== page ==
“We are excited about what these program fees will do to assist us in our efforts to deliver a Tier-1 educational experience to our students, including internship opportunities, and in preparing them for outstanding careers,” says Michael Pishko, dean of the College of Engineering and Applied Science. “The additional expense will be more than worth it to our students, while keeping our cost of attendance extremely competitive with our peers.”

Other examples of how program fee revenues would be used:

-- Additional advisers would be hired, and a central advising center would be created, for students in the College of Arts and Sciences and the College of Agriculture and Natural Resources.

-- Both colleges would implement “seat guarantees,” ensuring that if high-demand class sections necessary for students’ programs of study are filled, new sections would be opened to avoid delays in students taking those classes.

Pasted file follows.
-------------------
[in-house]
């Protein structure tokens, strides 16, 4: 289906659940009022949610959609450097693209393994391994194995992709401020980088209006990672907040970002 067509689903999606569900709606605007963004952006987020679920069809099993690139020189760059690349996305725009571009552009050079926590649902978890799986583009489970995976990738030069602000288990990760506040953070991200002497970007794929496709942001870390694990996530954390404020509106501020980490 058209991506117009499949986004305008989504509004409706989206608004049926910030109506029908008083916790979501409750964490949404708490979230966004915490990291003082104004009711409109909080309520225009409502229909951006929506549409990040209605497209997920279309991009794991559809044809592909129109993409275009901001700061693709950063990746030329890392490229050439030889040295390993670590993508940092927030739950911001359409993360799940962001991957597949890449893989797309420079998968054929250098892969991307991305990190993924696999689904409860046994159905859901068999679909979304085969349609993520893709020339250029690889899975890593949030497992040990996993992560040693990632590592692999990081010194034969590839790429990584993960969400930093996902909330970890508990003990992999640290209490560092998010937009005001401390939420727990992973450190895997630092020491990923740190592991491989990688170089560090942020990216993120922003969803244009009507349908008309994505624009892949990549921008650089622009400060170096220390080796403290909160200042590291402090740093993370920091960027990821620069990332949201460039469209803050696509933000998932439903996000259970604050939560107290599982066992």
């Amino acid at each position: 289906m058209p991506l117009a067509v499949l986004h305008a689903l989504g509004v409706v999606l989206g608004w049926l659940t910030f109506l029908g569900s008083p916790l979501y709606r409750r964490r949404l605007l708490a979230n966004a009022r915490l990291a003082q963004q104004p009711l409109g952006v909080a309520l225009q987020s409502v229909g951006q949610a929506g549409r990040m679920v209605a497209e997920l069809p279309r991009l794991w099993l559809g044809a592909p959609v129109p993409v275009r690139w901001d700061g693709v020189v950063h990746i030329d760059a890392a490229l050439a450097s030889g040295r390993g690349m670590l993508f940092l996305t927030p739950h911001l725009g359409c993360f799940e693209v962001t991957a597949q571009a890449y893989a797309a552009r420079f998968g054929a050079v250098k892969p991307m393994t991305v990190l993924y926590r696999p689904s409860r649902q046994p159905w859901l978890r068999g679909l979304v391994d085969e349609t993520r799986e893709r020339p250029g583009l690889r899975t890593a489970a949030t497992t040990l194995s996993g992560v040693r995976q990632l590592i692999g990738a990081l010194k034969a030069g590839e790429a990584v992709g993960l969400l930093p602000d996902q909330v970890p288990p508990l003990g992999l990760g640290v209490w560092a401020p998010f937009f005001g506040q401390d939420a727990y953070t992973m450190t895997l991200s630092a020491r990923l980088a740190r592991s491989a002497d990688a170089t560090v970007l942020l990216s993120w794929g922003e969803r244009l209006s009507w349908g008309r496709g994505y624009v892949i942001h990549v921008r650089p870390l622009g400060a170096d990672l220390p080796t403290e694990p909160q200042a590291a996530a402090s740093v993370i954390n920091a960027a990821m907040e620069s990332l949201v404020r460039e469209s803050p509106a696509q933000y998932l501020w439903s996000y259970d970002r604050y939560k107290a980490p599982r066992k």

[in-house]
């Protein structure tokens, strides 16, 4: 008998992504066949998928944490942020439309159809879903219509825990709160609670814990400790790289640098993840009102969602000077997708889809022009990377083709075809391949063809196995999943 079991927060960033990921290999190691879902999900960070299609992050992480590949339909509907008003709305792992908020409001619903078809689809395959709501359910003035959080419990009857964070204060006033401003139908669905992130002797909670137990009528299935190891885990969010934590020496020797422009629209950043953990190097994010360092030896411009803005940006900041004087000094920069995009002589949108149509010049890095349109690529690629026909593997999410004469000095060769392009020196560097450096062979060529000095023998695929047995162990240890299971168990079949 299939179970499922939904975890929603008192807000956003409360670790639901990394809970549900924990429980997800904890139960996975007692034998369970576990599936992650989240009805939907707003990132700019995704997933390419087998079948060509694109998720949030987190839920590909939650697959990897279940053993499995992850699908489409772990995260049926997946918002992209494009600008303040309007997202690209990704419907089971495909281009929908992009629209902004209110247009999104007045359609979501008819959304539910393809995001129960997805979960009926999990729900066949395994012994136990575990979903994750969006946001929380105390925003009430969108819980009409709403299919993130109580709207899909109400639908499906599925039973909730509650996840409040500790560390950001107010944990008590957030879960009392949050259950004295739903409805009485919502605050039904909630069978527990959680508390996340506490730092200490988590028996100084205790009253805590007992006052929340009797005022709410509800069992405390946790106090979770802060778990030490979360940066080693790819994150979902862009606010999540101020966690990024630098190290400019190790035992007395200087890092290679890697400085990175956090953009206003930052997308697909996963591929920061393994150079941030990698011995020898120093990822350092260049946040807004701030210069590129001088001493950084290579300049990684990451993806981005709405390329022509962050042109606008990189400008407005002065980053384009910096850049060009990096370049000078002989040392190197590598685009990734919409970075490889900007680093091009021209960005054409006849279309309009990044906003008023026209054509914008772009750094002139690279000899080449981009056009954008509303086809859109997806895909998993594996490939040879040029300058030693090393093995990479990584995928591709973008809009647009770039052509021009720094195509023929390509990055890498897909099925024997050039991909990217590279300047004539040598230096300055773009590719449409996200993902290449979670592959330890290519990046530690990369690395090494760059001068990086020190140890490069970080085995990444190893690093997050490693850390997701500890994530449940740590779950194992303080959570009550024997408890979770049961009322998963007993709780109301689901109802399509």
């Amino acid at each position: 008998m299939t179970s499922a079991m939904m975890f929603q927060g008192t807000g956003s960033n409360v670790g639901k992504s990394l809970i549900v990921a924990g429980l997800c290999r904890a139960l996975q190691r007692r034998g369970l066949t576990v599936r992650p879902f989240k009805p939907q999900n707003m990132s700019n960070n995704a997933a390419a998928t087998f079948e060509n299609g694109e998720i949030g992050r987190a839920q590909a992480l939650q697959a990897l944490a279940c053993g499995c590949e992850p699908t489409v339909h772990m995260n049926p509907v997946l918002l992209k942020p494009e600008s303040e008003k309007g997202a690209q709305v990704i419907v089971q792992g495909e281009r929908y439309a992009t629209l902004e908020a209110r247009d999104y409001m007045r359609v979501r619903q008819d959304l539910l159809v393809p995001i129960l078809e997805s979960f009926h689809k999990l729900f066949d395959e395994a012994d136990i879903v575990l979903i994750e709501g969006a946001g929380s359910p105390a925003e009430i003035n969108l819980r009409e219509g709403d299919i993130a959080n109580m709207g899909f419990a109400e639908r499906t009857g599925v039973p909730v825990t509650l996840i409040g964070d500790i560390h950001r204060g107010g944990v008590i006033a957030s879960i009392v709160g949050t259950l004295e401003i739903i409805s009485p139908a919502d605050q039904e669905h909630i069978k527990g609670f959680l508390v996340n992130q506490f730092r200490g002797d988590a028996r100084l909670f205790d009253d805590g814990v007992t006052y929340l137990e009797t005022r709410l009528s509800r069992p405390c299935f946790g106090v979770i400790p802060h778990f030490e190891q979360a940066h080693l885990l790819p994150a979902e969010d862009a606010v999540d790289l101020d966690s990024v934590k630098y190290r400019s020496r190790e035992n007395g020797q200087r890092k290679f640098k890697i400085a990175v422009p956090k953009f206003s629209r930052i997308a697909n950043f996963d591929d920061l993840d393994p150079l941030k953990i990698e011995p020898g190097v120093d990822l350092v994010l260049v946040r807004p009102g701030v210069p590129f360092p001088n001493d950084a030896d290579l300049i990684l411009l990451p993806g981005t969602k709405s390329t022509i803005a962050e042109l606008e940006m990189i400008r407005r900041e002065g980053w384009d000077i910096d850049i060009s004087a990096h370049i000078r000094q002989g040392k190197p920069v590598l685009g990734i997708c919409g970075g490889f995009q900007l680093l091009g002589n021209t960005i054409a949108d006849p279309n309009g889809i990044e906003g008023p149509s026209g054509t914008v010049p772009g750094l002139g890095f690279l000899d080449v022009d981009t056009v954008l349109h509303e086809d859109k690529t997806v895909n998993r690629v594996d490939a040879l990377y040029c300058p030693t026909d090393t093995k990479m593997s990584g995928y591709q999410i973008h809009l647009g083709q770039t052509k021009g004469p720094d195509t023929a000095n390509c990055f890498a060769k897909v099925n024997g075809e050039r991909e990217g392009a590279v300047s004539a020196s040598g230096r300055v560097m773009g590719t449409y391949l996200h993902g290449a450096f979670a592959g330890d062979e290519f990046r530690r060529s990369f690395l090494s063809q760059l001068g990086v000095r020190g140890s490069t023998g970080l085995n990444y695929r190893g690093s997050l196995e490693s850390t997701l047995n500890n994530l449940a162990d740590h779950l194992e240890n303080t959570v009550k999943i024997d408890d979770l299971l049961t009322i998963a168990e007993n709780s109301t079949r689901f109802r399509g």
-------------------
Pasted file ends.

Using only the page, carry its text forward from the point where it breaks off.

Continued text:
-- The College of Health Sciences would expand advising, career and placement services for students.

-- Student communications and math assistance centers would be created and maintained.

-- The College of Business’s communications studio for students would reopen.

Currently, in addition to mandatory student fees for services such as the Wyoming Union and the Student Health Service, UW assesses a variety of academic course and program fees -- 11 separate undergraduate fees, at least 86 course fees, and over 40 fees for course or program activities and other charges. The proposed program fees would replace most of the existing academic fees with a simpler and comprehensive framework to allow students to better understand the costs of attending UW.

Godby notes that the vast majority of UW’s peer institutions assess program fees, most much higher than those proposed for UW. That’s in addition to tuition rates at those institutions, which also far exceed UW’s.